KFRS has a dedicated team called Firesetters which aims to help under 18s who have either set fire to something or shown an interest in doing so. Referrals to the service can come from parents, guardians, or professional agencies such as social workers.
Kent Fire and Rescue Service (KFRS) says the youngest person it has had to work with to prevent them from setting fire to something was just three-years-old. Tips for parents include making sure any fire-starting materials are kept out of reach, especially for younger children, and having a conversation with the child if lighters are found in their school bags or bedrooms.
Free school meals
According to figures obtained under the freedom of information act, 6,896 youngsters were eligible for free school meals in Rotherham in 2018. By 2022, that figure had risen to 11,621 – an increase of 68 per cent, the Sheffield Star reports.
Councillor Victoria Cusworth, cabinet member for children and young people at Rotherham Council said: “Increasing food, fuel and energy prices are hitting many local families hard and we hope continuing this scheme will provide some respite and reassurance to people facing the choice between eating and heating.”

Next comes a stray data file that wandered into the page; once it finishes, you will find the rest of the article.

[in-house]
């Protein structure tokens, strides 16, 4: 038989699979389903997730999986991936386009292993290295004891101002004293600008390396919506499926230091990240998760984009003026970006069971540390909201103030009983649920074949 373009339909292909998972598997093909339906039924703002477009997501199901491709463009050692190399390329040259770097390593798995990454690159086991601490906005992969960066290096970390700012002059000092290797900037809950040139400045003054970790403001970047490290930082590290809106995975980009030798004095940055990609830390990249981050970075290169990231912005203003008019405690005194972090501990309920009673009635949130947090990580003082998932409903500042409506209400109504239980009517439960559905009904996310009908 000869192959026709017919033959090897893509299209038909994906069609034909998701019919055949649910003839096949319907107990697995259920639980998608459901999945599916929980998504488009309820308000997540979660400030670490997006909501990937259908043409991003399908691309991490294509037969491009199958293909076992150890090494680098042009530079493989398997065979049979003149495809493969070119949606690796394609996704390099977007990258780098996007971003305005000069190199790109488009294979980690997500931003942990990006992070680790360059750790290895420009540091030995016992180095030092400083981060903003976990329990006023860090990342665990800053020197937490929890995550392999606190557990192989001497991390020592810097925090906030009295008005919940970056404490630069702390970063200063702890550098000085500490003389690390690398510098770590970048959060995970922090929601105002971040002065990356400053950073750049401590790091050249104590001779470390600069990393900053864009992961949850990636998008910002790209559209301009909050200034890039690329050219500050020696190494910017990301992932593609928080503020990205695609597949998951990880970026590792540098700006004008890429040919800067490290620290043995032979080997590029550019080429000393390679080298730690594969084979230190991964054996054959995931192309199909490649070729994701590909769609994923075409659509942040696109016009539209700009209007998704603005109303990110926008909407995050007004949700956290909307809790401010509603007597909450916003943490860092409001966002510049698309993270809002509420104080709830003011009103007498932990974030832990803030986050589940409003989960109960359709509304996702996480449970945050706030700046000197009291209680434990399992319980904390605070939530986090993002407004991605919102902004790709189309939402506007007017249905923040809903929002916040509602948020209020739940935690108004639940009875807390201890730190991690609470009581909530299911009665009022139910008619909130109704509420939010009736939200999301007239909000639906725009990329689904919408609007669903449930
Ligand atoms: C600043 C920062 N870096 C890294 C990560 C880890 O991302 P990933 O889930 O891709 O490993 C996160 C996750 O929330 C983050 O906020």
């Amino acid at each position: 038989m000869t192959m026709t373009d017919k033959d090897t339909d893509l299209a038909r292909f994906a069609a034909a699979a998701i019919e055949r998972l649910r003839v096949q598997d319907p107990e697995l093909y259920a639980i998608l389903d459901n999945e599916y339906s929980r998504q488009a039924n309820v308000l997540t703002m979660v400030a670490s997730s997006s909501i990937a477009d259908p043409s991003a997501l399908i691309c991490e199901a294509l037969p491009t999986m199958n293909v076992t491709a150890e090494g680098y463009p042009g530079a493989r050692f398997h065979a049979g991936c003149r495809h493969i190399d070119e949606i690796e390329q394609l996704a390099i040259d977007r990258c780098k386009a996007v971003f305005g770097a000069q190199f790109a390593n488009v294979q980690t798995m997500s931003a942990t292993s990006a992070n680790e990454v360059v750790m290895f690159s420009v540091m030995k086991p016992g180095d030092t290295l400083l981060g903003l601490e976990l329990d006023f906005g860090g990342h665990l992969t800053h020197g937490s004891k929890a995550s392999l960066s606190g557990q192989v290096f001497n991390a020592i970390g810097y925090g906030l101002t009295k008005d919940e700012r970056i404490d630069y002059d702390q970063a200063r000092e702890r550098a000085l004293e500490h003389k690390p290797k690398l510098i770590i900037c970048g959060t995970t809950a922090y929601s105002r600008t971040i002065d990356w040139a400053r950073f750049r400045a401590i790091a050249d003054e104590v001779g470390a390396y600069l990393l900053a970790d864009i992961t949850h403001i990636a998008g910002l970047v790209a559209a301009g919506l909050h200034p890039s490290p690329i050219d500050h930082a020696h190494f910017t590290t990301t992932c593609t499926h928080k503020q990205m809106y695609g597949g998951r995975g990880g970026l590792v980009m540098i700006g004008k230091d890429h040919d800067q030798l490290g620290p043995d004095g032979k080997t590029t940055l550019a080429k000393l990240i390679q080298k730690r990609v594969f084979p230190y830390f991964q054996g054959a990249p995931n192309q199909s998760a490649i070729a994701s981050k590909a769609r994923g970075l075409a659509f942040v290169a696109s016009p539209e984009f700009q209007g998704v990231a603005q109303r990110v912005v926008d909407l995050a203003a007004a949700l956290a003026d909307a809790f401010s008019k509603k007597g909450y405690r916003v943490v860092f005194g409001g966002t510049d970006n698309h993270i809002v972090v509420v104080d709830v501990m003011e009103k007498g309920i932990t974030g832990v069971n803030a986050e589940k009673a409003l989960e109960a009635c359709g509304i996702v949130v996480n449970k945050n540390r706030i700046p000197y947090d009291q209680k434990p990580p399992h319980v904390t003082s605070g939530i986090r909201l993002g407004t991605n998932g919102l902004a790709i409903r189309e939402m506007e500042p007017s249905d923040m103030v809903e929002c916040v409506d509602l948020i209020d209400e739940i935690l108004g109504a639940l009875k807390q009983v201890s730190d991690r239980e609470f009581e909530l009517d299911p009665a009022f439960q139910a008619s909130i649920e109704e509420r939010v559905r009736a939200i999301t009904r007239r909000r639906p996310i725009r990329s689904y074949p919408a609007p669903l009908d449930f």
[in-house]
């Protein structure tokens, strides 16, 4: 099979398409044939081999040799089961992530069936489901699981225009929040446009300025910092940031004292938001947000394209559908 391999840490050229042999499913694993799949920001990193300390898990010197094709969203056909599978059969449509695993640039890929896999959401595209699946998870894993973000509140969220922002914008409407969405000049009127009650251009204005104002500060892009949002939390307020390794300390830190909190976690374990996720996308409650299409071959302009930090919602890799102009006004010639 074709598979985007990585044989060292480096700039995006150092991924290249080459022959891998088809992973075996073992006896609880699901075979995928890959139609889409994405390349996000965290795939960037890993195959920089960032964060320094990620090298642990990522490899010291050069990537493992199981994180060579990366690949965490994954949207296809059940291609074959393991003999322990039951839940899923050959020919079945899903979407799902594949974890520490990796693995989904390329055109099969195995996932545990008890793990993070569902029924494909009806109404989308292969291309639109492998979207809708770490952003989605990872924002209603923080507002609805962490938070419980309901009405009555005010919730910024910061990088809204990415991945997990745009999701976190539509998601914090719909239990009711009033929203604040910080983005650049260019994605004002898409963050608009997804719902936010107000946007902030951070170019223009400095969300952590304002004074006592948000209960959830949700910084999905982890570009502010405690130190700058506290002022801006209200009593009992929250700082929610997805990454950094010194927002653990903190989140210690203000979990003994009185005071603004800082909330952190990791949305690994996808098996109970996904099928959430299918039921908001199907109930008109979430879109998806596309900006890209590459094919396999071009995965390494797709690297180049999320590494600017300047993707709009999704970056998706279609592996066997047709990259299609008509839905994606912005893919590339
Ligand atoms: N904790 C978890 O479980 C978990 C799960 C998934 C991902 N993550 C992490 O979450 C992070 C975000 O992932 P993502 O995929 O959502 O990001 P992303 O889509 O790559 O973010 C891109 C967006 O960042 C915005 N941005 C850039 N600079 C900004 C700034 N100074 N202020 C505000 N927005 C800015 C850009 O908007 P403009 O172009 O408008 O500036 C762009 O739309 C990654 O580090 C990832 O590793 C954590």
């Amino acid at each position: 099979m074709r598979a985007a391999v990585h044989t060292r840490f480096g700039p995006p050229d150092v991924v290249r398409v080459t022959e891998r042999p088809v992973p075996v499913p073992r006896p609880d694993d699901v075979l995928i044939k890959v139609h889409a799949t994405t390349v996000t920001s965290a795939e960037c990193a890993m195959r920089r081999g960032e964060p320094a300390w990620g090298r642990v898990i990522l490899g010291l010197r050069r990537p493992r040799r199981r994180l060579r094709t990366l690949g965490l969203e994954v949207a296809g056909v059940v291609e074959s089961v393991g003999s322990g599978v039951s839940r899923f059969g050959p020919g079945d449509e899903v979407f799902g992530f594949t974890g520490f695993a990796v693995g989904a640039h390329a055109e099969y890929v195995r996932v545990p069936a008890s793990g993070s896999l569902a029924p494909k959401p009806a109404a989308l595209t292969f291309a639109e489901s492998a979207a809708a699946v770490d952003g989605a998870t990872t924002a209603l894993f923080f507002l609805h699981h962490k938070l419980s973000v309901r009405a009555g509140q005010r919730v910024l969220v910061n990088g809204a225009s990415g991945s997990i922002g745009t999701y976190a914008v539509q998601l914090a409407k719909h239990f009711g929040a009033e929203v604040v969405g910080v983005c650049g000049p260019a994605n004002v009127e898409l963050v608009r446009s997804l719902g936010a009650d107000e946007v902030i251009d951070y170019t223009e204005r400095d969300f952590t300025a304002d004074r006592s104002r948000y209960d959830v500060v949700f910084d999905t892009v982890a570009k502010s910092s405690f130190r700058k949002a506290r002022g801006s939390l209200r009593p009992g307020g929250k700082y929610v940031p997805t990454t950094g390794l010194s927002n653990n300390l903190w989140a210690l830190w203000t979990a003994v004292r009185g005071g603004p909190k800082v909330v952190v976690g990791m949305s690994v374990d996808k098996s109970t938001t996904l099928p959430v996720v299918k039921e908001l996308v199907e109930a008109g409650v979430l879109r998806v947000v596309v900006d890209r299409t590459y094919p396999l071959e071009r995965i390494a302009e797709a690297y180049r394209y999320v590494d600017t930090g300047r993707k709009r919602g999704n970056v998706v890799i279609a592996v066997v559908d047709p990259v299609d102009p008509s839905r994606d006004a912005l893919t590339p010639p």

Sexual assault on campus
British unis received 1,298 abuse claims – including 178 rapes – in three years, based on Freedom of Information requests responded to be two-thirds of institutions. The remaining third of universities failed to respond to the Freedom of Information request.
In the vast majority of cases, male students are the prime suspects, according to the Sunday People investigation.
Some male students avoided being kicked out after taking part in a consent training course or signing a good conduct agreement. And some universities stopped victims from speaking out by making them sign non-disclosure papers.
Figures obtained by the Scottish Conservatives through Freedom of Information requests show that there has been a near 50 per cent increase in the number of bullying cases in the NHS Scotland over the last five years.